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January 16, 2009     Heritage Florida Jewish News
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January 16, 2009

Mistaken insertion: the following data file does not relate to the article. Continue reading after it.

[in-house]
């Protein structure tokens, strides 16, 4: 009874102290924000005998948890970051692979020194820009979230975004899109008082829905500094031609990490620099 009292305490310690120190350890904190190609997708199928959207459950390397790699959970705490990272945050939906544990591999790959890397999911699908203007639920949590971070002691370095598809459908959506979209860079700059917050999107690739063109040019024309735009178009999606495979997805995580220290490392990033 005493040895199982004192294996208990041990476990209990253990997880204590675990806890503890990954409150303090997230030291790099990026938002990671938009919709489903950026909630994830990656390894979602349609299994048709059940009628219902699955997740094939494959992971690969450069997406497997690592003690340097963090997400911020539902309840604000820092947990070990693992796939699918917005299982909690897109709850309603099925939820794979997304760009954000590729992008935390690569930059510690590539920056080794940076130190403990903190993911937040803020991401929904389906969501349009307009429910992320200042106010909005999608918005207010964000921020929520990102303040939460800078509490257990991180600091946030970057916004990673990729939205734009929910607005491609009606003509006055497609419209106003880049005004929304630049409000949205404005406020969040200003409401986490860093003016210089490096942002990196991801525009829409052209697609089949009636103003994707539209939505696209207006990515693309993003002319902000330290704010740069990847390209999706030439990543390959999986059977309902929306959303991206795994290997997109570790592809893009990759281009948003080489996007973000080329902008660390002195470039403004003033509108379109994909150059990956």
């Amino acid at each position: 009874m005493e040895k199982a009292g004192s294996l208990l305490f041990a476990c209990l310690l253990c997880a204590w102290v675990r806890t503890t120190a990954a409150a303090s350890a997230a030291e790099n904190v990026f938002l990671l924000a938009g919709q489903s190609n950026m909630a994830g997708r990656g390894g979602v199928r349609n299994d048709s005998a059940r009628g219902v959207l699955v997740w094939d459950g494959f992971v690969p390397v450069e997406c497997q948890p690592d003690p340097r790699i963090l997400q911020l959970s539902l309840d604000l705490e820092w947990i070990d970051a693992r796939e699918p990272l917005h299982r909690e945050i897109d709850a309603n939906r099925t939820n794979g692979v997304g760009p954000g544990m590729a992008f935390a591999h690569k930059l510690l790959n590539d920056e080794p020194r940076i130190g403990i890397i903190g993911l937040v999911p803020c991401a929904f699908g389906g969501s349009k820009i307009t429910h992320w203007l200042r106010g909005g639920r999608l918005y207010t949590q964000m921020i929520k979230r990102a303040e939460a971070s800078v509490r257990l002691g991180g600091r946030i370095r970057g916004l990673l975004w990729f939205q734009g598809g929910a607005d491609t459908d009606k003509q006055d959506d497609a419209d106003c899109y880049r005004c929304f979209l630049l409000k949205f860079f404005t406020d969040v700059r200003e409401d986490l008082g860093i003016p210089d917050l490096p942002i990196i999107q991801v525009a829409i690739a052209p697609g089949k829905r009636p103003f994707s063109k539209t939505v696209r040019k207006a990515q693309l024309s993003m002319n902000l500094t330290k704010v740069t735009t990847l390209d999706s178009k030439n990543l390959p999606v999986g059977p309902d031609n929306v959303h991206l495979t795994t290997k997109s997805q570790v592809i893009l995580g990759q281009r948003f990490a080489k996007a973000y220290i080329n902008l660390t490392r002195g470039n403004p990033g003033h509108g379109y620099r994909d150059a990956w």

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PAGE 8A By Golda Shira Chicago Jewish News WASHINGTON Israel is not only achieving its goals in its war with Hamas, but it is also doing better in waging the battle of public opinion in the United States. So said Rafael Harpaz, director of public affairs for Israel's Embassy in Wash- ington, in a roundtable with a small group of reporters invited to the Embassy for a briefing. While acknowledging that Israel's public relations efforts in the past have not always been effective, this time, he said, "Israel has tried hard to raise public awareness about the situation, put things into context." Harpaz added that "the situation with Hamas didn't begin 10 days ago," but has been going on for years, with Hamas firing thousands of missiles into Israeli cities. He said that any other country facing that reality would de- fend itself, as Israel is doing. He asked what the U.S. would do if even one missilewas fired into an American city. "This is awar of self defense. No other country is daily liv- ing with this reality." HERITAGE FLORIDA JEWISH NEWS, JANUARY 16, 2009 View from the Israeli Emba.,;sy Harpaz said that Israel learned not only militarily from its war with Hezbollah two years ago, but also in terms of getting its message across. "We are using all the new media this time, have a Facebook page, are posting videos on YouTube." Beyond that, he said, the embassy has been giving briefings to bloggers explaining the Israeli perspective. This time, Harpaz said, "Israel has its talking points well coordinated, has held conference calls with a whole range of groups," and has made sure that its spokesmen who appear on TV are ready for prime time. In his view, all that has paid off. He said the support Israel has gotten in general has been "unbelievable," and said Israel is grateful for "the strong bi-partisan support from members of Congress." Harpaz said media coverage has been. for the most part, fair, though he said, he does wish the media would give a better sense of the "suffer- ing on the part of the Israeli people." As for the war itself. Harpaz said that Israel has two major objectives: one to destroy as many Hamas targets, with in Washington D.C. as few civilian casualties, as possible; and second to ensure that Hamas does not have the capacity in the future to produce more missiles and the capabifity to hit Israel. As to the first, Harpaz said that Israel has done very well, taking out a lot of the places where Hamas was building its missiles, and killing more Hamas leaders than the Pales- tinians are acknowledging. As to the second, he said that job is not yet done. "What we want is to create a new paradigm of peace, a situation where an endur- able and sustainable peace is achievable." And so, the war continues and with it the inevitable tragedies such as the attack that resulted in the death of Palestinian children at a school in Jabalya, something the Israeli government has called "heartrending." A statement by the Is- raeli government noted that "amongst the dead at the Jabalya school were Hamas terror operatives and a mortar battery cell who were firing on IDF forces in the area. Hamas operatives Imad Abu Askhar and Hassan Abu Askhar were among terrorists that were identified to be killed. "We face a very delicate situation where Hamas is using the citizens of Gaza as a protective vesC' IDF Spokesperson Brig. General Avi Benayahu said following the incident. Benayahu noted that "Hamas terrorists fired mor- tar bombs from the area of the school towards Israeli forces, who returned fire towards the source of the shooting. The Israeli return fire landed outside the school, yet a series of explosions followed, indi- cating the probable presence of munitions and explosives in the building. Innocent civilians should not have died. However, it is vitally impor- tant to understand how this horrific incident occurred and who truly bears the responsi- bility for it. "This tragedy occurred because Hamas consistently uses its own population as hu- man shields. While betting that Israel will hesitate to strike back at areas with civilians present. Hamas covers its bet with the knowledge thatshould civilians be harmed. Hamas still wins since Israel will be censured by the world's media. "The best way to avoid the use of Palestinians as human Shields is for the interna- tional community to begin to place the blame where it truly belongs--on the Hamas terrorists who exploit the suf- fering of their own people for political gain." Harpaz echoed that point noting that "there is no moral equivalency between Israel and Hamas. We value life, they value death. They have no rules, no limits." He said that while Hamas purposely targets Israeli civilians, Israel does all it can to avoid hitting any Palestinian civilians. He noted that Israel's "hearts and minds are with Gilad Schalit." the Israeli soldier who was kidnapped by Hamas in 2006 and is still being held by them. Harpaz said Israel hopes that one reslalt of the current action is that "with God's help. he will be back with us." And Israel hopes that the war will deal Hamas a blow "that will prevent them for being able to attack Israel in the future. "Hamas wants to discuss only one thing with us--our funeral arrangements." Harpaz said that as soon as the shooting of missiles into Israel stops, as soon as smug- gling arms in through tunnels from Egypt stops, then Israel will talk about a cease-fire. Once Hamas no longer has the capability to produce missiles, then Israel will talk about a cease-fire. "We are not looking for regime change. Our goal remains a two state solution living side by side in peace." Harpaz added that that hap- pening isnot only in Israel's interest, but also that of Egypt and Jordan who "see the risk from Iran.'" And, Harpaz said, peace is possible. He noted that since the Annapolis meeting of a year ago, things have improved, there are a lot of moderate Palestinians to deal with, that "Christmas in Bethlehem this year was the best in a long time. "We have been moving from a paradigm of conflict to a paradigm of discussion. That is a huge change." Golda Shira is a multi- award winningjournalist (Co- lumbia University Press As- sociation, Rockower awards) who has been part of the White House Press corps for more than 11 years and has been covering the Middle East for more than three decades. She was assistant to the Jerusalem Bureau Chief of the Los An- geles Times. Australian leaders mourn fallen J00'u,ish soldier SYDNEY, Australia (JTA)--Australian Prime Minister Kevin Rudd deliv- ered a moving eulogy at the military funeral Jan. 11 of a Jewish soldier killed by the Taliban in Afghanistan. At the request of the slain soldier's family, Rudd wearing a yarmulke de- livered a euology, telling almost 2.000 mourners at Melbourne's Lyndhurst Jewish Cemetery that Pvt. Gregory Sher's death was not in vain. "He believed not just in the service of which he was a proud member, but also ifl the ideals to which Australia was committed in the fight against terrorism." Rudd said. Sher. a 30-year-old South African-borrt soldier, was killed Jan. 4 in a rocket at- tack on a military compound southwest of Kabul. Dozens of dignitaries followed Rabbi Philip Hei- lbrunn from the makeshift marquee to the grave site, including opposition leader Malcolm Turnbull. Deputy Prime Minister Julia Gil- lard, Defense Minister Joel Fitzgibbon. members of the military's top brass and Israeli Ambassador Yuval Rotem. They were joined by dozens of soldiers and war vete rans. Private Sher's casket. draped in the Australian flag, arrived at the buri- al site in a gun-carriage escorted by members of Australia's elite forces and an honor guard from his own company. A volley of gun shots was fired before Sher's coffin was buried. The prime minister joined the Sher family and other mourners in shoveling earth into the grave. Bar Mitzvah 00z'/c 00Caflora um Eric Kaltbaum. son of SuzAnne and Gary Kalt- baum of Heathrow, Fla.. will be called to the Torah as a bar mitzvah on Sat- urday, Jan. 24. 2009 at Congregation Beth Am in Longwood. Eric is in the seventh grade at Lake Highland Preparatory School. He has a wonderful sense of humor and enjoys making people laugh. His interests include acting, tennis, golf and rock climbing. Sharing in the family's simchawill be Eric's brother. Aaron; grandparents Herb and Thelma Kaltbaum of Cliffside Park, N.J.; and grandfather David Firtell of Delray Beach. Fla. Sher is the eighth Aus- tralian soldier, and the first of the country's reservists, killed in Afghanistan since Australia sent forces to aid the United States-led coali- tion against the Taliban and al-Qaida in the wake of the Sept. 11. 2001. terror attacks. He is believed to be Australia's first Jewish mili- tary casualty at least since the Vietnam War. Fitzgibbon. the defense minister, told local media that Sher was "an Australian hero." "He understood the risks but willingly did what his country asked of him," Fitzgibbon said. Michael Danby, a Jewish parliamentarian in Rudd's government, told JTA he had never seen a funeral like it before. "There will probably never be a funeral like that ever again, where not just parents but the prime min- ister, leader of the opposition and three generals helped bury Greg Sher." he said. Rabbi Ralph" Genende. the local Jewish chaplain to the armed forces.-told the Australian Jewish News that Sher was "a courageous soldier, a mensch and a com- mitted Jew." Sher received a farewell from his comrades at a military ceremony Jan'. 8 in Afghanistan: a star of David was hung above his casket in the hangar before his body was repatriated to Melbourne Jan. 9. In a statement issued through the Defense De- partment, the Sher f.amily declared: "Greg was a man of purpose and committed determina- tion" and "was an extremely positive person with a kind soul. He was the sort of mate who would do anything for anyone, and his friends knew him for the great guy that he was." Sher had previously served in East Timor. where he received several medals. He was alsawarded the Af- ghanistan Campaign Medal, the NATO medal and the Australian Defense Medal. He moved to Australia with his family in 1986. and is survived by his two brothers, his parents and his partner. Volunteer opp00)rtunities abound at Kinneret Volunteers are needed to help at Kinneret Apartments. the Jewish community's twin residence towers for .senior citizens in downtown Orlando. "There are many areas that adults, families and religious school and b'nai mitzvah students can help and make a difference to the seniors that live here." says Leslie Collin. director of development and com- munity affairs for the Kin- neret Council on Aging. The Kinneret Council on Aging (KCO A) is a nonprofit agency that subsidizes a nutritious hot meal program available to residents and works with the community to provide additional programming and activities. "Our dining program is just one of the places that rely on volunteers. We provide din- ner to our residents Monday through Friday at 5 p.m. Volunteers are always needed to help set-up for dinner: refill water glasses or remove plates." Collin says. "Volunteers are also needed to assist in the resident library and the Co-op," she says. "Gently-used merchandise. like household knick-knacks. jewelry and clothing are al- ways needed in the Kinneret Boutique. Residents also enjoy innovative program- mingthat the community can share. This includes individu- als or groups who would like to perform on stage in the Delaney dining room and _lectures on current topics. A Nintendo Wii gaming system also provides the opportunity for youths to connect with residents." For information on how your organization can become involved, contact Leslie Col- lin at 407-425-4537, ext. 215. The Kinneret Apartments is a constituent agency of the Jewish Federation of Greater Orlando. Kinneret Aparlments resident Sandra Roth volunteers in the KTA Boutique. The boutique is open Fridays from 10 a.m. to I p.m.